For many of us, being able to eat and drink safely is something we don’t actively think about. But for people who have trouble swallowing, mealtimes can be fraught with difficulty. And it’s not only breakfast, lunch and dinner—simply trying to swallow medication can pose a challenge.
The medical term for swallowing difficulties is dysphagia. You may not have heard of dysphagia—as it is under-diagnosed and undertreated in Canada—but it can pose a serious risk to your health. Read on for more information on the condition.
What is Dysphagia?
When you eat and drink, the nerves and muscles in your mouth, throat and esophagus work to move solids and liquids from your mouth to your stomach. Dysphagia is usually a sign of a problem with the coordination and/or strength of these muscles and nerves.
People with dysphagia may gag, choke, cough or experience pain when swallowing. Sometimes, individuals with dysphagia will experience drooling or “pocketing” where food and thick fluids are left over in the mouth and throat after swallowing. Symptoms can come and go, and they may worsen or improve over time.
More serious side effects include aspiration (when food or liquid that should go into the stomach goes into the lungs instead), malnutrition or dehydration. In the long-term, dysphagia sufferers may lose weight because they’re not getting adequate nutrition.
Who’s at Risk?
Dysphagia is typically caused by an illness or condition that affects the muscles and nerves in the tongue, mouth and throat. Individuals that may be at risk include:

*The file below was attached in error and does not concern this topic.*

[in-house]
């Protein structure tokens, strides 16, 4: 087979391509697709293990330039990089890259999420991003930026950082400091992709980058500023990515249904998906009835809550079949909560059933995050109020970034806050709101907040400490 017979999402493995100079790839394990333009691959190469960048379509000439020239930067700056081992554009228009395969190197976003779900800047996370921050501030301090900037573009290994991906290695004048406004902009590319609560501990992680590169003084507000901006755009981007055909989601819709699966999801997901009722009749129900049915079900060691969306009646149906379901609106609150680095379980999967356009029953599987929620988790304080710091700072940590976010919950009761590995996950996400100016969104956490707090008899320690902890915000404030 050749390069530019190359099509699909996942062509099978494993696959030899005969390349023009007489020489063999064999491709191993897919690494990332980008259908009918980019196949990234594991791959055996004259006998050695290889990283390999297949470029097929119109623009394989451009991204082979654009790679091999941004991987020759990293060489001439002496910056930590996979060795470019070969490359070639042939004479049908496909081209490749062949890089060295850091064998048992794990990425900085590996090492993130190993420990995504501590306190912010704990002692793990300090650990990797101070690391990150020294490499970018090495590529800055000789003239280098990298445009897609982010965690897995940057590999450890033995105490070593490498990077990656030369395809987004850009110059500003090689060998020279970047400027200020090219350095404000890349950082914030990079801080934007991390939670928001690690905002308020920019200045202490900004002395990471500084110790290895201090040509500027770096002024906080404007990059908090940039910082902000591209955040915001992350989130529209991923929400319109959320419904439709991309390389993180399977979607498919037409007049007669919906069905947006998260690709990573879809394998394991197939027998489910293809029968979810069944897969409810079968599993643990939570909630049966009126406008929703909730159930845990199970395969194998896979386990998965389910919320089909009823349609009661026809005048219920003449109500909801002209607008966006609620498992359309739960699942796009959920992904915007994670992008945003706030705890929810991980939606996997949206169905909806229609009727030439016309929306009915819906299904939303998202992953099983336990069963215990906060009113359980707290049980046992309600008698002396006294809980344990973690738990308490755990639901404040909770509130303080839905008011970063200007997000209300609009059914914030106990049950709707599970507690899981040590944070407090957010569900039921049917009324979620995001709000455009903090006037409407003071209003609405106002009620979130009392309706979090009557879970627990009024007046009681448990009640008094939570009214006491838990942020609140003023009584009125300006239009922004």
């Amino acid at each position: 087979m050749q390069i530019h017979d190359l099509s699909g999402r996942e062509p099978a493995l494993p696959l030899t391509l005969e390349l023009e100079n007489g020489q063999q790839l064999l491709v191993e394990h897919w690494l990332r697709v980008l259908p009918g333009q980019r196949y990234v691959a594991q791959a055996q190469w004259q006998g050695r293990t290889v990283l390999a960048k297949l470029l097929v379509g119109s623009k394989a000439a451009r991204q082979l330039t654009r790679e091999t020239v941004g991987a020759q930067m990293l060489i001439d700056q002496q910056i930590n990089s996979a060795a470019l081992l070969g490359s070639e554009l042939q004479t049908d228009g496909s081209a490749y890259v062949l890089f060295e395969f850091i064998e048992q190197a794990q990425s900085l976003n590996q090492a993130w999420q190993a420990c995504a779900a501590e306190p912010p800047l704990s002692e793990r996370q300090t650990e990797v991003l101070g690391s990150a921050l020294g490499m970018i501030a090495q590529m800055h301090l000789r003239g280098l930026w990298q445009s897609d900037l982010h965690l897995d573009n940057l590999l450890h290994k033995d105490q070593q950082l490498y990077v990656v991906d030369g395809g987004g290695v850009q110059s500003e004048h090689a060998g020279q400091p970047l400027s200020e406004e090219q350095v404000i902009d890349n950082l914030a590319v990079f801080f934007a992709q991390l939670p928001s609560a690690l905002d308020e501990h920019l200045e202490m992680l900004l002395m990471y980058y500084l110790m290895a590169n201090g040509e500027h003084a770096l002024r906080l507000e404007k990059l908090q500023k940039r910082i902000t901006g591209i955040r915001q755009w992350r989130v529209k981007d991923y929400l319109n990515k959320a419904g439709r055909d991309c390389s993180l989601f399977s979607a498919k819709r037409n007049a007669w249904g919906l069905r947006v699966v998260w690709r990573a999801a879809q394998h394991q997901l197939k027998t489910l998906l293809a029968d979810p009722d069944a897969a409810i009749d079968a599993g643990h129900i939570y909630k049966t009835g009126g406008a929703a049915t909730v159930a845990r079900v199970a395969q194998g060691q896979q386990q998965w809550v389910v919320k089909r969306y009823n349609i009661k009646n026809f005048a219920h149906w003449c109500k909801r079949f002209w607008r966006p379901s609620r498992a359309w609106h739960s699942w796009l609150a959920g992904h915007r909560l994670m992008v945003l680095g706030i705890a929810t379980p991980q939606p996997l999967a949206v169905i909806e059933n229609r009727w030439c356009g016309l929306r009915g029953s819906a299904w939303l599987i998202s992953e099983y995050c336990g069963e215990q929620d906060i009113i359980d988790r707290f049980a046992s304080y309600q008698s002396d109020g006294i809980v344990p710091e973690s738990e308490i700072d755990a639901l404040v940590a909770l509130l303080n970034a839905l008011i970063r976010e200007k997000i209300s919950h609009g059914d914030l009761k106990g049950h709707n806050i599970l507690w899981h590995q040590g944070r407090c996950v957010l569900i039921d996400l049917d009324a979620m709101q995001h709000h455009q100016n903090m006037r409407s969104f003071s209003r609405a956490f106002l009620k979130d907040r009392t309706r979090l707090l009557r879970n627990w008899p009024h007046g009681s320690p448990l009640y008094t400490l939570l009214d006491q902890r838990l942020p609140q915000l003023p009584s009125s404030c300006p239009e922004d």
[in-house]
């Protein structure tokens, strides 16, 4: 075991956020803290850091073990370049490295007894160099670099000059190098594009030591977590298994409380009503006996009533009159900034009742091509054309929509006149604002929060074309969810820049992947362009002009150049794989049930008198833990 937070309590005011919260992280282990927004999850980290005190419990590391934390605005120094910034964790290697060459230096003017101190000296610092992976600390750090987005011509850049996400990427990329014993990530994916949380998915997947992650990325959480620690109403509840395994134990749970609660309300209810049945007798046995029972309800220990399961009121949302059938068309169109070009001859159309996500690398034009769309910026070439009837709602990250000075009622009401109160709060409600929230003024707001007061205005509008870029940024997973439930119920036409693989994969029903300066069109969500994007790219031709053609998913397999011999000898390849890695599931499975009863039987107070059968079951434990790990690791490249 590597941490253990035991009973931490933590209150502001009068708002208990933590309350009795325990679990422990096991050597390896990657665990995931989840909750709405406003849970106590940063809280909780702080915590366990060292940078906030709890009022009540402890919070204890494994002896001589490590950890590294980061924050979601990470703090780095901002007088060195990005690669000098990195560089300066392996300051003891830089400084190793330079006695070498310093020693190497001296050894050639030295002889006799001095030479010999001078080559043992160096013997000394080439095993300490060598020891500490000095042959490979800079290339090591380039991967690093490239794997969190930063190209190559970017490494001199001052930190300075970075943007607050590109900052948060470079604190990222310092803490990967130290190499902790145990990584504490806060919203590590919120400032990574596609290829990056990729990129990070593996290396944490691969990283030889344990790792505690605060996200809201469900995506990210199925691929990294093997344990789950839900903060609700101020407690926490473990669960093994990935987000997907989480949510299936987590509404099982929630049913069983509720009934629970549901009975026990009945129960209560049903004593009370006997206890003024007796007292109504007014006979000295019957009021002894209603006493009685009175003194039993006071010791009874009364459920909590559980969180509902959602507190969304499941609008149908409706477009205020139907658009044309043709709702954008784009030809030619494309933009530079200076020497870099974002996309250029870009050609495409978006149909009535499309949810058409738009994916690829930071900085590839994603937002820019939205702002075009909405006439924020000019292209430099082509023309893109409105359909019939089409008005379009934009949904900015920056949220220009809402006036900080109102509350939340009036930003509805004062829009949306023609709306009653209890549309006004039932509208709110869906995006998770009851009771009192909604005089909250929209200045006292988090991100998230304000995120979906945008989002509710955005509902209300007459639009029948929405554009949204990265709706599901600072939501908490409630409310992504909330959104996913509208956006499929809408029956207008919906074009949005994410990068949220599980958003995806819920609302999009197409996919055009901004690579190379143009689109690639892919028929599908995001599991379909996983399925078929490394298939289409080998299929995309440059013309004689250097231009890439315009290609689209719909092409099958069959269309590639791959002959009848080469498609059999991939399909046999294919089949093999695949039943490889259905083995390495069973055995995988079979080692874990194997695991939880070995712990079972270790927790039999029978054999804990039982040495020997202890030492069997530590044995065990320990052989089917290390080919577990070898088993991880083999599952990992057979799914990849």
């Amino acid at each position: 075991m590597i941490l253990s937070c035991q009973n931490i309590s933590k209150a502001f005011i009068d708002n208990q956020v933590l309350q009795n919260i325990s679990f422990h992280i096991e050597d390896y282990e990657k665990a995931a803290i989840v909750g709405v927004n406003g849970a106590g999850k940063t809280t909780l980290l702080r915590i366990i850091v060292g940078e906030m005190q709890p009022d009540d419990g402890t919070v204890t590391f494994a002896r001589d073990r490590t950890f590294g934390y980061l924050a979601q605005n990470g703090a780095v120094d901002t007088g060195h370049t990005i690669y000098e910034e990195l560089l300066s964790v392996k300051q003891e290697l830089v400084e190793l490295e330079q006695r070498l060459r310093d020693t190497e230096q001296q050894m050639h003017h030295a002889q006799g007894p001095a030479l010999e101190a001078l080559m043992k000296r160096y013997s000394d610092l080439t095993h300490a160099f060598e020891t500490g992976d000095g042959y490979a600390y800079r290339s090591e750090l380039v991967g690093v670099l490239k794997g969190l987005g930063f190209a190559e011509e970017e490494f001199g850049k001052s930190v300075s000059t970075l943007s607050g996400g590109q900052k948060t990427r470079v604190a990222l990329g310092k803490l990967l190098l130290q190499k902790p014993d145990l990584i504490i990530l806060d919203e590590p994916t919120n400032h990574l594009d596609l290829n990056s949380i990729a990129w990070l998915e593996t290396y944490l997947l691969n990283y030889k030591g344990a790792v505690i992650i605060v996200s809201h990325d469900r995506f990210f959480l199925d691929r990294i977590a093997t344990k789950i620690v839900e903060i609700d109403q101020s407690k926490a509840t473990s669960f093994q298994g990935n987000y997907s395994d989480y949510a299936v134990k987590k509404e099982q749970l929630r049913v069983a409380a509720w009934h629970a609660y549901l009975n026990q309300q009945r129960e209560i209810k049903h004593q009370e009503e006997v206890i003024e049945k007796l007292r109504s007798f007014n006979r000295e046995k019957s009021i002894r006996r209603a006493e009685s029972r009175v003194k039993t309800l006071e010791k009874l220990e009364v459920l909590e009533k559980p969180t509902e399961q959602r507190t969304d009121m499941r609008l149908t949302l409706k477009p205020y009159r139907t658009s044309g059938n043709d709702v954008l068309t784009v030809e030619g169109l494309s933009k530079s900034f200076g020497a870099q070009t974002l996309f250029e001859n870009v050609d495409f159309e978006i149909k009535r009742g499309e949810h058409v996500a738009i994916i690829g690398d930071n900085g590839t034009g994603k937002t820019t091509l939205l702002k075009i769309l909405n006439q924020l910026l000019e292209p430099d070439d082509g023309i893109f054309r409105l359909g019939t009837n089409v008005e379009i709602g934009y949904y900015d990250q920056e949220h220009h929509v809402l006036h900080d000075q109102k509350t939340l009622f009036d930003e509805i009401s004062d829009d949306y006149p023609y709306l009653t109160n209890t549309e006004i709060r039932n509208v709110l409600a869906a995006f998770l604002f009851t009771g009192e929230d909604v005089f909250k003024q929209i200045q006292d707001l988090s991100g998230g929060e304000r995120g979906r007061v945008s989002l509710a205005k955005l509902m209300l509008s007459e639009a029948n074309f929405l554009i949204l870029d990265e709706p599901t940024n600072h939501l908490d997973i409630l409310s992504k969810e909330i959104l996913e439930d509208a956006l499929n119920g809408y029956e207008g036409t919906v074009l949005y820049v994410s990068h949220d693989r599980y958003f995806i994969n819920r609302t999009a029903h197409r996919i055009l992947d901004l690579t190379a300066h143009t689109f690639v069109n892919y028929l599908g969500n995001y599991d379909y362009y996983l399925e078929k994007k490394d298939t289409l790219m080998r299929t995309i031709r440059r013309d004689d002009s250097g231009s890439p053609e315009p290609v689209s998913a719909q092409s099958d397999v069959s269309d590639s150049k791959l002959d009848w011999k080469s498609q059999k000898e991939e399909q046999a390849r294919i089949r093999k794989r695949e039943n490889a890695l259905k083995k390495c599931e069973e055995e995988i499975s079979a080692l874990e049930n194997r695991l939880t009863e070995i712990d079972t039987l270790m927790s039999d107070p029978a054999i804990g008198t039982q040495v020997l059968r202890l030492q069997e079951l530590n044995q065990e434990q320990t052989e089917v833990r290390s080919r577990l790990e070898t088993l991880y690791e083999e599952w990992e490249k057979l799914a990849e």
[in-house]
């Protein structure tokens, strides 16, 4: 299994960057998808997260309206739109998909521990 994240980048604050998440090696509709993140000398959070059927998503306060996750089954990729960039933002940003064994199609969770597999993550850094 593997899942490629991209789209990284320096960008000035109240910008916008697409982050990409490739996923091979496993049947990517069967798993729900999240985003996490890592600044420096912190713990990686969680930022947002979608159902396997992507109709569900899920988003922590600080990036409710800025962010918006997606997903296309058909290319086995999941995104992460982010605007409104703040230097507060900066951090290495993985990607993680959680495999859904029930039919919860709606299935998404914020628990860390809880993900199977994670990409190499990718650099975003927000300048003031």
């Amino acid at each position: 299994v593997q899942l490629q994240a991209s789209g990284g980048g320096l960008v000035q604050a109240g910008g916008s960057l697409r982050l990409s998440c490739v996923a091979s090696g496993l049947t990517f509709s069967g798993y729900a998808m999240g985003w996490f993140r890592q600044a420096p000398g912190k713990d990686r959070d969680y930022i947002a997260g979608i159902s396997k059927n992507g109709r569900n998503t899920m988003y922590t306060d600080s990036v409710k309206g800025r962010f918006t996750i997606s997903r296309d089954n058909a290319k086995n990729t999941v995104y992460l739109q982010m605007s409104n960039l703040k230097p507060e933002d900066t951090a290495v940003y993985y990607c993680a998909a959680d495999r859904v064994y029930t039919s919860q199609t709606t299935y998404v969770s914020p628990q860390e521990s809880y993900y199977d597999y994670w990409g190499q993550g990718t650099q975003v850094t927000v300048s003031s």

- People who have had a stroke
- Those with disorders of the nervous system, such as Parkinson’s disease, multiple sclerosis, ALS and muscular dystrophy
- People with head and neck conditions, including head and spinal cord injuries
- Older adults
- People with dementia
- Individuals with abnormal growths or structural changes in the mouth, throat and esophagus
Dysphagia is estimated to affect around eight per cent of the population—that’s approximately 2.9 million people in Canada. Plus, the prevalence can be higher depending on the population and the environment. Evidence from around the world tells us the prevalence of dysphagia in older persons in the community has been estimated to be approximately 27 per cent, and this increases to approximately 48 per cent in hospitalized older patients. Dysphagia can happen to anyone, but it mostly affects older adults and those affected by brain, muscle or nervous system disorders.
How Can You Manage Dysphagia?
Management depends on the cause of the disorder, but generally involves minimizing choking and aspiration risk. For some individuals, one way to do that is by exercising your swallowing muscles as some exercises can help strengthen and coordinate your muscles to help you swallow. A speech language pathologist can advise if exercises will work for you or your loved one.
Changing the consistency of the foods you eat can often make a big difference. Thickened drinks and texture-modified foods can slow down the movement of liquids in the mouth and throat and make food easier to chew and swallow. A healthcare professional such as a dietitian, speech language pathologist or occupational therapist can help you manage your dysphagia and, if right for you, will recommend how to modify the texture of your foods and fluids.
Look for xanthan gum-based thickeners, such as ThickenUp® Clear to help thicken fluids. Clear and odourless ThickenUp® Clear thickening powder has been shown to help improve swallowing efficacy compared to thin liquids. Plus, unlike starch-based products, ThickenUp® Clear remains lump-free and won’t affect the taste of foods.
June is Dysphagia Awareness Month, so it’s a good time to speak with your doctor or other healthcare provider about the condition. If you or a loved one are concerned about your risk for dysphagia, check out this online self-assessment tool and be sure to speak to your health care professional about the results.
For more tips on managing dysphagia, go to DysphagiaCare.ca.
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